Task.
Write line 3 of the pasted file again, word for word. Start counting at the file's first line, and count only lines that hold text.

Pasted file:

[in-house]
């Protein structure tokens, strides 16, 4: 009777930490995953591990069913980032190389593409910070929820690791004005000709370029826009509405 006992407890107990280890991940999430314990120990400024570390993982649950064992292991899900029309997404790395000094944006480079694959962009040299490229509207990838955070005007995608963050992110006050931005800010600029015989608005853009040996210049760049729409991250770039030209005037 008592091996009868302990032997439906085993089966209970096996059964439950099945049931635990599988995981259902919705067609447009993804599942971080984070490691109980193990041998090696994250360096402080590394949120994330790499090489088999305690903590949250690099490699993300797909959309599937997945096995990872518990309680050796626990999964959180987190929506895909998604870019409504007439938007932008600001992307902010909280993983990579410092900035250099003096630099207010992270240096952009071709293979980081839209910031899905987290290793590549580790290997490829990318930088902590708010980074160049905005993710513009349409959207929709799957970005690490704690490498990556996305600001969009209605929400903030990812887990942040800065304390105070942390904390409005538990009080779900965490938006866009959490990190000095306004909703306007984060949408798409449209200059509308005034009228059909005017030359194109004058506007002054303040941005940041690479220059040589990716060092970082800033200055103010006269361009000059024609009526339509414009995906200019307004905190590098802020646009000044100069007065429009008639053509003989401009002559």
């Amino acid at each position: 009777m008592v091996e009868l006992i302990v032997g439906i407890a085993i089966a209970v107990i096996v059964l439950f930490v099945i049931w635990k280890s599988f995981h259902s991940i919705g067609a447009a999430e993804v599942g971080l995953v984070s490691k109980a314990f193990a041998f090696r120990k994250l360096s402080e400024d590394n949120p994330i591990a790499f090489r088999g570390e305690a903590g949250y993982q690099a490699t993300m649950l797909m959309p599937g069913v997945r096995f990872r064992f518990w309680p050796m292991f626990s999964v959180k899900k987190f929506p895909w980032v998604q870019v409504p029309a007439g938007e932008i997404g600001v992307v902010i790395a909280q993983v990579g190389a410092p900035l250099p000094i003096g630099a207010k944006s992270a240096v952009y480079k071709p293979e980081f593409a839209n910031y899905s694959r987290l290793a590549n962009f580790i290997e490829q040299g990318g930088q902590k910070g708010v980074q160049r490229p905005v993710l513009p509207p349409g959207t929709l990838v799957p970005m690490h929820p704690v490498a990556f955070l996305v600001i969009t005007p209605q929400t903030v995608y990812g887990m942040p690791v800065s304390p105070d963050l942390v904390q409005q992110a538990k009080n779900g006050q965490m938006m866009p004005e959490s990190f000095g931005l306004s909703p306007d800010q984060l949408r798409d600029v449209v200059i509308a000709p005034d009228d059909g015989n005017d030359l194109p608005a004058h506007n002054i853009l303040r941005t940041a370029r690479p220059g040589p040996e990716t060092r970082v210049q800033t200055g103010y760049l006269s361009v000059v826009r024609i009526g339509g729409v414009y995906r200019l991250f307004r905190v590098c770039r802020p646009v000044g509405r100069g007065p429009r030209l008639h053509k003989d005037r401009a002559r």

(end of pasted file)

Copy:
């Amino acid at each position: 009777m008592v091996e009868l006992i302990v032997g439906i407890a085993i089966a209970v107990i096996v059964l439950f930490v099945i049931w635990k280890s599988f995981h259902s991940i919705g067609a447009a999430e993804v599942g971080l995953v984070s490691k109980a314990f193990a041998f090696r120990k994250l360096s402080e400024d590394n949120p994330i591990a790499f090489r088999g570390e305690a903590g949250y993982q690099a490699t993300m649950l797909m959309p599937g069913v997945r096995f990872r064992f518990w309680p050796m292991f626990s999964v959180k899900k987190f929506p895909w980032v998604q870019v409504p029309a007439g938007e932008i997404g600001v992307v902010i790395a909280q993983v990579g190389a410092p900035l250099p000094i003096g630099a207010k944006s992270a240096v952009y480079k071709p293979e980081f593409a839209n910031y899905s694959r987290l290793a590549n962009f580790i290997e490829q040299g990318g930088q902590k910070g708010v980074q160049r490229p905005v993710l513009p509207p349409g959207t929709l990838v799957p970005m690490h929820p704690v490498a990556f955070l996305v600001i969009t005007p209605q929400t903030v995608y990812g887990m942040p690791v800065s304390p105070d963050l942390v904390q409005q992110a538990k009080n779900g006050q965490m938006m866009p004005e959490s990190f000095g931005l306004s909703p306007d800010q984060l949408r798409d600029v449209v200059i509308a000709p005034d009228d059909g015989n005017d030359l194109p608005a004058h506007n002054i853009l303040r941005t940041a370029r690479p220059g040589p040996e990716t060092r970082v210049q800033t200055g103010y760049l006269s361009v000059v826009r024609i009526g339509g729409v414009y995906r200019l991250f307004r905190v590098c770039r802020p646009v000044g509405r100069g007065p429009r030209l008639h053509k003989d005037r401009a002559r």